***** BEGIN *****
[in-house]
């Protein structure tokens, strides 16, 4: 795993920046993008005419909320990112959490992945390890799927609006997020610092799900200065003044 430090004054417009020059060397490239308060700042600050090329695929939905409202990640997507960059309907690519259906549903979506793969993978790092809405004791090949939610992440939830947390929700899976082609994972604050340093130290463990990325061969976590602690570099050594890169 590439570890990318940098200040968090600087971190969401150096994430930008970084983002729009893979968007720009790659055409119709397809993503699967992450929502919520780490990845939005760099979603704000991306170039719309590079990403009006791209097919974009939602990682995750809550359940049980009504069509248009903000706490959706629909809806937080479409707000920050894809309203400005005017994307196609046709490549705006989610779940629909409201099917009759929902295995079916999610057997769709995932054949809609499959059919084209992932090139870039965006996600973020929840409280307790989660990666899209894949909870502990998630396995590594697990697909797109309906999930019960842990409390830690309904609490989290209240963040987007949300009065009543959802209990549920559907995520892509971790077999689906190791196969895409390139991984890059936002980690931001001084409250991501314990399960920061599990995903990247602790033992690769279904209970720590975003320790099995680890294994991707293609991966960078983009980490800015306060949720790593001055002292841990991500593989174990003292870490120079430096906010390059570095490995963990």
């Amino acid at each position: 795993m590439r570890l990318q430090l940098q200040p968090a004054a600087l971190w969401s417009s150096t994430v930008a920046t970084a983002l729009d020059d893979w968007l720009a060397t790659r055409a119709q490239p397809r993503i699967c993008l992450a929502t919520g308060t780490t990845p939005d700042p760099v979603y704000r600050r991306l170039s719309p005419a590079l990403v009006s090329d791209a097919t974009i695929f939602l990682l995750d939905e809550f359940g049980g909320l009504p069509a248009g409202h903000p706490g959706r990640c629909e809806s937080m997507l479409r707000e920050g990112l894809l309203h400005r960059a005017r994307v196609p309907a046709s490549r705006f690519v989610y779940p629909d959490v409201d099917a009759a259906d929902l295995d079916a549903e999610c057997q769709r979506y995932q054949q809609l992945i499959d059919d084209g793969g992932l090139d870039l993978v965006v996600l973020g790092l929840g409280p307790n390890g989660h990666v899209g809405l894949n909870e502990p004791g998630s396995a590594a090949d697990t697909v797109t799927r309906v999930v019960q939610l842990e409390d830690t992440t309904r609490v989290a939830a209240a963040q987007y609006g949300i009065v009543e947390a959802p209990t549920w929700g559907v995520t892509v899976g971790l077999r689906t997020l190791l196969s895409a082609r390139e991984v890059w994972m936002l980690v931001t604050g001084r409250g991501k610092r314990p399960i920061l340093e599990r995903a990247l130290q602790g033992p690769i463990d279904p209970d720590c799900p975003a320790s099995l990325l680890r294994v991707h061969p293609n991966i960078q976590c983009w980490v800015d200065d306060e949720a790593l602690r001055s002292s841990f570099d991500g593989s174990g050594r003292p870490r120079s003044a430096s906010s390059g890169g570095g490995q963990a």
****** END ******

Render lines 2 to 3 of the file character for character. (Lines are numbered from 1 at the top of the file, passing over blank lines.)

């Protein structure tokens, strides 16, 4: 795993920046993008005419909320990112959490992945390890799927609006997020610092799900200065003044 430090004054417009020059060397490239308060700042600050090329695929939905409202990640997507960059309907690519259906549903979506793969993978790092809405004791090949939610992440939830947390929700899976082609994972604050340093130290463990990325061969976590602690570099050594890169 590439570890990318940098200040968090600087971190969401150096994430930008970084983002729009893979968007720009790659055409119709397809993503699967992450929502919520780490990845939005760099979603704000991306170039719309590079990403009006791209097919974009939602990682995750809550359940049980009504069509248009903000706490959706629909809806937080479409707000920050894809309203400005005017994307196609046709490549705006989610779940629909409201099917009759929902295995079916999610057997769709995932054949809609499959059919084209992932090139870039965006996600973020929840409280307790989660990666899209894949909870502990998630396995590594697990697909797109309906999930019960842990409390830690309904609490989290209240963040987007949300009065009543959802209990549920559907995520892509971790077999689906190791196969895409390139991984890059936002980690931001001084409250991501314990399960920061599990995903990247602790033992690769279904209970720590975003320790099995680890294994991707293609991966960078983009980490800015306060949720790593001055002292841990991500593989174990003292870490120079430096906010390059570095490995963990």
């Amino acid at each position: 795993m590439r570890l990318q430090l940098q200040p968090a004054a600087l971190w969401s417009s150096t994430v930008a920046t970084a983002l729009d020059d893979w968007l720009a060397t790659r055409a119709q490239p397809r993503i699967c993008l992450a929502t919520g308060t780490t990845p939005d700042p760099v979603y704000r600050r991306l170039s719309p005419a590079l990403v009006s090329d791209a097919t974009i695929f939602l990682l995750d939905e809550f359940g049980g909320l009504p069509a248009g409202h903000p706490g959706r990640c629909e809806s937080m997507l479409r707000e920050g990112l894809l309203h400005r960059a005017r994307v196609p309907a046709s490549r705006f690519v989610y779940p629909d959490v409201d099917a009759a259906d929902l295995d079916a549903e999610c057997q769709r979506y995932q054949q809609l992945i499959d059919d084209g793969g992932l090139d870039l993978v965006v996600l973020g790092l929840g409280p307790n390890g989660h990666v899209g809405l894949n909870e502990p004791g998630s396995a590594a090949d697990t697909v797109t799927r309906v999930v019960q939610l842990e409390d830690t992440t309904r609490v989290a939830a209240a963040q987007y609006g949300i009065v009543e947390a959802p209990t549920w929700g559907v995520t892509v899976g971790l077999r689906t997020l190791l196969s895409a082609r390139e991984v890059w994972m936002l980690v931001t604050g001084r409250g991501k610092r314990p399960i920061l340093e599990r995903a990247l130290q602790g033992p690769i463990d279904p209970d720590c799900p975003a320790s099995l990325l680890r294994v991707h061969p293609n991966i960078q976590c983009w980490v800015d200065d306060e949720a790593l602690r001055s002292s841990f570099d991500g593989s174990g050594r003292p870490r120079s003044a430096s906010s390059g890169g570095g490995q963990a």